The two energy sources of landfill methane and the Sun may seem unlikely partners for a single power plant to produce enough electricity to power upwards of 1,900 homes for a year in South Australia, but it works.

Copy: In October 2017, a new electricity generation plant was brought online to supply the City of Salisbury, the City of Playford and the Town of Gawler, in South Australia, which is owned and operated by the Northern Adelaide Waste Management Authority (NAWMA).

It has a unique power generation mix, a first for Australia, as it was designed to use a combination of renewable solar energy and landfill gas to produce electricity, situated in an area surrounded by one of NAWMA’s many landfill sites.

Landfill and solar

Landfills usually have no utility beyond allowing the dumping of large amounts of garbage a long way from towns and, once they are full, the land they are in will settle and produce gasses. So a project like this, one that uses the gas emissions, which would otherwise just escape into the atmosphere, makes a lot of renewable sense.

Married to a solar plant, it becomes a hugely important energy source that will never fade, bar equipment replacement and maintenance cycles. This makes a sensible and useful employment of this land, which would otherwise have to be left alone, unless one enters into expensive clean-up operations to make it usable.

One part of this system produces electricity using a 5000 sqm installation of solar panels, generating around 2,000 megawatt-hours of electricity each year, while methane gas emitted from decomposing garbage, the plant’s base-load power, produces about 11,000 megawatt-hours of electricity each year.

A key aspect of this mix is that both the electricity produced from solar PV panels and the gas turbine pass through the same grid interconnector, another first for Australia, producing enough electricity to power about 1,900 local homes.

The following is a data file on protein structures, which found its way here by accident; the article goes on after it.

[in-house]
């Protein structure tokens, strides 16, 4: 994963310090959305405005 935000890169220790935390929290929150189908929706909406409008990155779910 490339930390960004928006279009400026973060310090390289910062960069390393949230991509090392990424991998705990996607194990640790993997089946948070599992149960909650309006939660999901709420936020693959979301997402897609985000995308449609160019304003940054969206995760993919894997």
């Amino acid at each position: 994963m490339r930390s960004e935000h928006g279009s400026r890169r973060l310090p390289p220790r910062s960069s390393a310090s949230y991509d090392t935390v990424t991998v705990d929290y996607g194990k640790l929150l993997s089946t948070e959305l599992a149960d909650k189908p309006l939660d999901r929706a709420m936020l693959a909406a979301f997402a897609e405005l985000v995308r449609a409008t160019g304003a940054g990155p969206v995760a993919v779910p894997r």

Landfill methane gas reclamation and use to generate electricity

Solar generation systems on landfills, and adjacent buffer zones, provide for an economically viable reuse for sites that may have significant clean-up costs and little potential for commercial or residential redevelopment. Installing such systems does present a series of unique challenges.

The lead for this project was LMS Energy, Australia’s largest landfill biogas company, whose subsidiary Joule Energy managed the design, installation and commissioning of the plant.

Joule Energy primarily focuses on developing cutting-edge solar power generation solutions, and was the first in developing a solar farm on a landfill project in Australia. As it is an LMS company, it has extensive knowledge and experience in negotiating the always complicated relationship between solar power and landfill methane gas installations. This site actually realises an annual greenhouse gas (GHG) emissions reduction of around 2,000 tonnes of CO2e annually

State-of-the-art power generation

To help plan this installation, Joule Energy called on hybrid power experts from Energy Power Systems Australia (EPSA). The land where the solar farm was to be sited was an unused piece of land around LMS’s Uleybury landfill site to the north of the city of Adelaide, South Australia.

The solution that EPSA presented to Joule was based on CAT’s state-of-the-art power generation and management equipment, together with design, installation, build and commissioning of a 1.15MW photovoltaic (PV) plant.

The basic premise of this site was to generate electricity through two disparate methods:

  1. The 11,040 Cat® PV panels capture the sun’s energy and convert it to DC power, which in turn is fed through one of their solar inverters that converts it into AC electricity.
  2. Waste organics in the landfill decompose to release large amounts of methane, which a Cat® biogas generator converts into electricity.

A key issue this combination raised was how to safely merge two sources of generated electrical power before it connected to the local grid. This was overcome by installing an interconnect (with the Cat® gas genset) to receive electricity and send it on downstream.

Green and other achievements of this plant

  • 11,000 megawatt-hours per annum of renewable energy
  • Power to more than 1,900 homes
  • Saving 24 million litres of water each year
  • Reduce GHG emissions of around 63,500 tonnes of carbon
  • Dynamic stabilisation of the local grid voltage

EPSA is one of the leading companies in Australia planning for and designing renewable energy alternatives. Their aim is for low-, or no GHG, emission power generation, especially as a fair bit of the country is so remote from conurbations. Self-contained designs and solutions, backed by the wide range of world-class equipment and machinery from Cat® power systems, can be formed into turnkey technical solutions that can be installed, and be providing electricity, in a short time.

Another aspect that needs to be considered, especially of Australia’s power grids, is the ever-present possibility of unstable electricity supply. Cat®-based hybrid power generation systems can become an important source of providing that stability, by taking up the slack if/when grid voltage fluctuates.